Those were golden times for people like him. After the first few unsettled weeks the streets were relatively safe, room rates were high, and thousands of foreigners came flocking in, spilling their bundles of cash. Along with all the journalists in town, there were gamblers and schemers of every sort, most of them jockeying for imagined contracts with the American occupation government, many of them living hard. They hired cars, and wandered the country far and wide, and when they returned to Baghdad, they sat around in the hotel bars swapping lies, and in some cases getting extraordinarily drunk. I remember one night in a large hotel across town watching a Russian fall right off his stool. It was late, and I was astonished that he could get so drunk yet stay awake to do it. Mortar rounds were dropping into the neighborhood just then, some close enough to send shock waves through our chests. The Russian's companion, dispassionately observing his friend on the floor, assured me that the idiot knew damned well there was no need yet to take cover. Those people were brave, I guess. They were certainly enterprising. But over the months that followed, as the war intensified, it gradually became clear that the deals were being made in Washington and not here, and one by one the business people disappeared. Other foreigners departed too, out of frustration or fear. Some managed to burrow into the Green Zone, where they continue to hustle for scraps among the American officials in that world of near total isolation. But enduring the culture of the Green Zone is a high price to pay for professional success, and most foreigners opted to go home instead. Their exodus has left the hotels almost exclusively to the press. Though the ranks have thinned, the number of reporters who remain is sufficient to allow for the survival of the few places defensible enough to let them in. Location is everything in Baghdad hotels. That is the real reason for Mr. Haider's continuing success. Of course he is enterprising and brave. But he is also simply lucky. When he promotes the Flowers Land for its tourist appeal, it is inconceivable that anyone is fooled. The Flowers Land endures because it is safely withdrawn from the boulevards, and happens to stand directly across the street from an establishment that for similar reasons has become the most popular in town—a hotel called the Hamra.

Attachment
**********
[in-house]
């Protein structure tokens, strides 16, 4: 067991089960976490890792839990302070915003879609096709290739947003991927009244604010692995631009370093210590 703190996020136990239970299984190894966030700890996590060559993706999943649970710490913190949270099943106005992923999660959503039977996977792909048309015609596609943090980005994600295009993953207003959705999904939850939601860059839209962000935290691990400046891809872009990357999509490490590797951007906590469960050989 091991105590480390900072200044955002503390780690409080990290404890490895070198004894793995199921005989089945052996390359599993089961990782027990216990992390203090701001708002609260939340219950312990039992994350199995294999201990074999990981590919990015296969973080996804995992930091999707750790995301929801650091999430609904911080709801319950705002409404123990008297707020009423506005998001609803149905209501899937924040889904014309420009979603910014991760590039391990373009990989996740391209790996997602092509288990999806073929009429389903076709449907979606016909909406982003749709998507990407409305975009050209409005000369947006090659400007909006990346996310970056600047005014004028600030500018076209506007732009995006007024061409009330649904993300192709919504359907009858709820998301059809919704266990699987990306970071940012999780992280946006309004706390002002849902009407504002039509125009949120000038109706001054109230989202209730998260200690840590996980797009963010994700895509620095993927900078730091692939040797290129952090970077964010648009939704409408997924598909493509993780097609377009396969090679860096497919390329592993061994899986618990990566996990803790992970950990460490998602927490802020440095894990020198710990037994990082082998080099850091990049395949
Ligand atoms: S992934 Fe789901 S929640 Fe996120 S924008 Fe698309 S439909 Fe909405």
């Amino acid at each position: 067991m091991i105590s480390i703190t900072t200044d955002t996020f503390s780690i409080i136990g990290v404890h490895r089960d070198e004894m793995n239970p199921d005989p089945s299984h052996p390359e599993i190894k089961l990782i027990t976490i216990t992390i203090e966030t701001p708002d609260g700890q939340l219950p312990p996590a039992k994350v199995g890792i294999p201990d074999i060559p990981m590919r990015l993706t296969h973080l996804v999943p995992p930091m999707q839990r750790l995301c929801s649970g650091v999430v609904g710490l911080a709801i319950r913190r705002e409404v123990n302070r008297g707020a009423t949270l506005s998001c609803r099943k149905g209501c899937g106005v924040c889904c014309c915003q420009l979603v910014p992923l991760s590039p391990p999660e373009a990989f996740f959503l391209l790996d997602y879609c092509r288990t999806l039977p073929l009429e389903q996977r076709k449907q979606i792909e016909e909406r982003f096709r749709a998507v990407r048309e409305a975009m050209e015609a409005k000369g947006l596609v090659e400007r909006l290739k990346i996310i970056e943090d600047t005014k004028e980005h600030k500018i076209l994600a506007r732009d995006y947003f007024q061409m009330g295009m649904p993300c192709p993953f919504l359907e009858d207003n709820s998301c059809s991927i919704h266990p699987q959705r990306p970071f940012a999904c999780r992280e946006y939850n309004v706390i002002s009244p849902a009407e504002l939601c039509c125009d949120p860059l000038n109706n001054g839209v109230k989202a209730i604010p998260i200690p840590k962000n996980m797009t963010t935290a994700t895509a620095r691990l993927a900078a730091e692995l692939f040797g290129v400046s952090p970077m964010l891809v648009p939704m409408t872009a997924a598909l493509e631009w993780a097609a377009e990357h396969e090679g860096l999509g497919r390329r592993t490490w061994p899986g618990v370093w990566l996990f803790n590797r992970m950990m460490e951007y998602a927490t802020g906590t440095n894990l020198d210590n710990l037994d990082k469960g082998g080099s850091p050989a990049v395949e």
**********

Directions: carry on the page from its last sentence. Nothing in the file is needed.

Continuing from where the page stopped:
The Hamra was named after the family that owns it, without any need, therefore, for a scientific search. It is twice as large as the Flowers Land. It is vulnerable to rocket attack, but difficult to bomb with a car. Its entrance door remains locked at all times. The door is protected by a steel grille, and is assiduously guarded by men armed with Kalashnikovs. People entering are sometimes searched. They are expected to leave their weapons at a desk, and some do. This makes for an artificially civilized atmosphere inside. There are two buildings, each of which has a small reception desk. They are known as Buildings One and Two. They contain suites, all with stoves and sinks, some with one bedroom, some with two. Building One has a coffee shop, with a long menu of Iraqi and Chinese food. Building Two has a bakery. In between them, and protected by high concrete walls, is a split-level deck containing a swimming pool. The pool is the cleanest in Baghdad, and has much to do with the Hamra's fame. Back in the golden times, especially during the first summer and fall following the invasion, it was the center of an evening social scene that had all the makings of a beach party. Think barbecues, bikinis, and beer. This was a war in which a large number of women were involved, both as correspondents and as aid workers. The men and women tended to be unattached, unafraid, and young. As a result, at the Hamra there was a lot of shacking-up going on. There was a lot of casual sex. This is no longer so true. The casual types have gone away, leaving reduced crews of serious and hard-pressed people behind. More important, as the value of the entire adventure has come increasingly into question, the romance of being in Baghdad has simply worn thin. At the Hamra the swimming pool is now left largely alone, and the other public spaces seem strangely empty; the residents have withdrawn to work in their rooms, and one would hardly suspect that most of the time both buildings are full.